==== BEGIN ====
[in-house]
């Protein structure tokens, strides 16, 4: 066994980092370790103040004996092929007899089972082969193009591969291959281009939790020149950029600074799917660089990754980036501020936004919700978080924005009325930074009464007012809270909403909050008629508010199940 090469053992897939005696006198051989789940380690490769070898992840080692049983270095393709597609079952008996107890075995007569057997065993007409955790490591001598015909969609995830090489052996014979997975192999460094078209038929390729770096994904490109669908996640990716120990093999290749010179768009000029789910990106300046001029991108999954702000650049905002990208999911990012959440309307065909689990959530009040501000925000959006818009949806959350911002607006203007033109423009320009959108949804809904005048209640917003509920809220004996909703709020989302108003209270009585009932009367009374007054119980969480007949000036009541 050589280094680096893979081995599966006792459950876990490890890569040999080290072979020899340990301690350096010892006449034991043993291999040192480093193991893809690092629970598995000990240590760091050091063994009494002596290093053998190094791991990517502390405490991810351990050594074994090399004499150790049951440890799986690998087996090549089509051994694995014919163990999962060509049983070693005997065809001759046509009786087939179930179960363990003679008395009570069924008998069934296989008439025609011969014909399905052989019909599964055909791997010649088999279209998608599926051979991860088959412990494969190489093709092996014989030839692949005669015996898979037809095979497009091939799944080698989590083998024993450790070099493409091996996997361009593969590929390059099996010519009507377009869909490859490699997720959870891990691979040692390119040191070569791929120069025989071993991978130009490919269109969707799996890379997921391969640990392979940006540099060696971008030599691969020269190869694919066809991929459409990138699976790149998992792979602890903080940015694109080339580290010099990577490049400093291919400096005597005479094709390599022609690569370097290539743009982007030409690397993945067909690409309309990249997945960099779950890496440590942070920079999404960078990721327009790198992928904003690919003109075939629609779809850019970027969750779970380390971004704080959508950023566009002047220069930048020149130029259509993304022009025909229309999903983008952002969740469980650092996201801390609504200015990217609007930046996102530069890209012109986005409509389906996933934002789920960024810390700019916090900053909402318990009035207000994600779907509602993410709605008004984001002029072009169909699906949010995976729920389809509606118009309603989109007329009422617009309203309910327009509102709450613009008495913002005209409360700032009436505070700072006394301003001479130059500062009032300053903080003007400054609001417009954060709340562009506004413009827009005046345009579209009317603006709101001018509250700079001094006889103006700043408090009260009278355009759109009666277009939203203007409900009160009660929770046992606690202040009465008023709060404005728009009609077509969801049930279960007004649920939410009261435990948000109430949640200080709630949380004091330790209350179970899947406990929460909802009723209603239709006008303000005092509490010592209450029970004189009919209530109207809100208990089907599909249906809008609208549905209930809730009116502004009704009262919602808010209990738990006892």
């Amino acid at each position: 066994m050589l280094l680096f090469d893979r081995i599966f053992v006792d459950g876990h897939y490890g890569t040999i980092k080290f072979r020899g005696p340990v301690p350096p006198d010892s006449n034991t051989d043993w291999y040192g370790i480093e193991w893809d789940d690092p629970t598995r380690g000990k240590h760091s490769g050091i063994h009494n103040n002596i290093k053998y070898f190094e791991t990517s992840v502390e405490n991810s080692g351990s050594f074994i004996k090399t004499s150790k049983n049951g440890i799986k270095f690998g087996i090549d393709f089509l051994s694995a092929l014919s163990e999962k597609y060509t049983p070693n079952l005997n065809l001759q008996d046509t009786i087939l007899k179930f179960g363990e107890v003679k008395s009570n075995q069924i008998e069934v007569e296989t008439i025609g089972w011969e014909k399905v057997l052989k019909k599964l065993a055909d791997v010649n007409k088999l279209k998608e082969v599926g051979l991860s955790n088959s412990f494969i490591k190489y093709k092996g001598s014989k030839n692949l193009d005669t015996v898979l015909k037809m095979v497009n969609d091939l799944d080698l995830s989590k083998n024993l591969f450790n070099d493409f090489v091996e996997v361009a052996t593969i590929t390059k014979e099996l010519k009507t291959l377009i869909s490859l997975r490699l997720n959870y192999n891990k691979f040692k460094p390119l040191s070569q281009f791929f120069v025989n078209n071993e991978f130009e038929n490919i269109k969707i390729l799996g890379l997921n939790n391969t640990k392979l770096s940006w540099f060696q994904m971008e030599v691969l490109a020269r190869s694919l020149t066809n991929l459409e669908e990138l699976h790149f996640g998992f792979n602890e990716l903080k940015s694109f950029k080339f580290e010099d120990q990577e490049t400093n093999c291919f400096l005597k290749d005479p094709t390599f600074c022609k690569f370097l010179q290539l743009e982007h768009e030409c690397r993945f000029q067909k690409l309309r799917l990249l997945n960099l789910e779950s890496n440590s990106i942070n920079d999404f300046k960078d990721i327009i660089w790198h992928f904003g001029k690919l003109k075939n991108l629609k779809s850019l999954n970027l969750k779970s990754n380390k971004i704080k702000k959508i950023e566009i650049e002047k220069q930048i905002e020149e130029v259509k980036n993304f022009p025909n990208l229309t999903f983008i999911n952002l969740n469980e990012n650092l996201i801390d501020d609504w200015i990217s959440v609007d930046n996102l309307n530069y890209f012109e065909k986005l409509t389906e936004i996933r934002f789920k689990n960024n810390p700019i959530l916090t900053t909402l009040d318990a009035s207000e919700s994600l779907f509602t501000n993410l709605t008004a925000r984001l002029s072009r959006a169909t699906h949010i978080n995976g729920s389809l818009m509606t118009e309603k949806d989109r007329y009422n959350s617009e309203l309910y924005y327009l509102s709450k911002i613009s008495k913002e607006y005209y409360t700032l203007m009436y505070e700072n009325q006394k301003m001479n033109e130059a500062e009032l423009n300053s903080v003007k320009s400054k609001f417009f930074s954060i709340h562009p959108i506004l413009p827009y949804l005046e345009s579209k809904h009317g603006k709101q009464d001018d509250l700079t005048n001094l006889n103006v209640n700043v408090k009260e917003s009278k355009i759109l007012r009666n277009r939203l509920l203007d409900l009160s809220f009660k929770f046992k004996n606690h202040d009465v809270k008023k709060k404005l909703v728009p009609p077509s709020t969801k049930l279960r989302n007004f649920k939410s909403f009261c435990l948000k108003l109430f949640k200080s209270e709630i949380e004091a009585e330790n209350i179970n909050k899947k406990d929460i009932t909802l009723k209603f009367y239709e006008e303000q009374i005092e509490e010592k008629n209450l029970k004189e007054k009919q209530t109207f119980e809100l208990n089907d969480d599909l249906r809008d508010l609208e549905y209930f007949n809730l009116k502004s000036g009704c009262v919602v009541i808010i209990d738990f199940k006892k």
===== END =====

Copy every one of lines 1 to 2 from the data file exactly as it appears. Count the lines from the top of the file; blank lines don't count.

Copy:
[in-house]
């Protein structure tokens, strides 16, 4: 066994980092370790103040004996092929007899089972082969193009591969291959281009939790020149950029600074799917660089990754980036501020936004919700978080924005009325930074009464007012809270909403909050008629508010199940 090469053992897939005696006198051989789940380690490769070898992840080692049983270095393709597609079952008996107890075995007569057997065993007409955790490591001598015909969609995830090489052996014979997975192999460094078209038929390729770096994904490109669908996640990716120990093999290749010179768009000029789910990106300046001029991108999954702000650049905002990208999911990012959440309307065909689990959530009040501000925000959006818009949806959350911002607006203007033109423009320009959108949804809904005048209640917003509920809220004996909703709020989302108003209270009585009932009367009374007054119980969480007949000036009541 050589280094680096893979081995599966006792459950876990490890890569040999080290072979020899340990301690350096010892006449034991043993291999040192480093193991893809690092629970598995000990240590760091050091063994009494002596290093053998190094791991990517502390405490991810351990050594074994090399004499150790049951440890799986690998087996090549089509051994694995014919163990999962060509049983070693005997065809001759046509009786087939179930179960363990003679008395009570069924008998069934296989008439025609011969014909399905052989019909599964055909791997010649088999279209998608599926051979991860088959412990494969190489093709092996014989030839692949005669015996898979037809095979497009091939799944080698989590083998024993450790070099493409091996996997361009593969590929390059099996010519009507377009869909490859490699997720959870891990691979040692390119040191070569791929120069025989071993991978130009490919269109969707799996890379997921391969640990392979940006540099060696971008030599691969020269190869694919066809991929459409990138699976790149998992792979602890903080940015694109080339580290010099990577490049400093291919400096005597005479094709390599022609690569370097290539743009982007030409690397993945067909690409309309990249997945960099779950890496440590942070920079999404960078990721327009790198992928904003690919003109075939629609779809850019970027969750779970380390971004704080959508950023566009002047220069930048020149130029259509993304022009025909229309999903983008952002969740469980650092996201801390609504200015990217609007930046996102530069890209012109986005409509389906996933934002789920960024810390700019916090900053909402318990009035207000994600779907509602993410709605008004984001002029072009169909699906949010995976729920389809509606118009309603989109007329009422617009309203309910327009509102709450613009008495913002005209409360700032009436505070700072006394301003001479130059500062009032300053903080003007400054609001417009954060709340562009506004413009827009005046345009579209009317603006709101001018509250700079001094006889103006700043408090009260009278355009759109009666277009939203203007409900009160009660929770046992606690202040009465008023709060404005728009009609077509969801049930279960007004649920939410009261435990948000109430949640200080709630949380004091330790209350179970899947406990929460909802009723209603239709006008303000005092509490010592209450029970004189009919209530109207809100208990089907599909249906809008609208549905209930809730009116502004009704009262919602808010209990738990006892």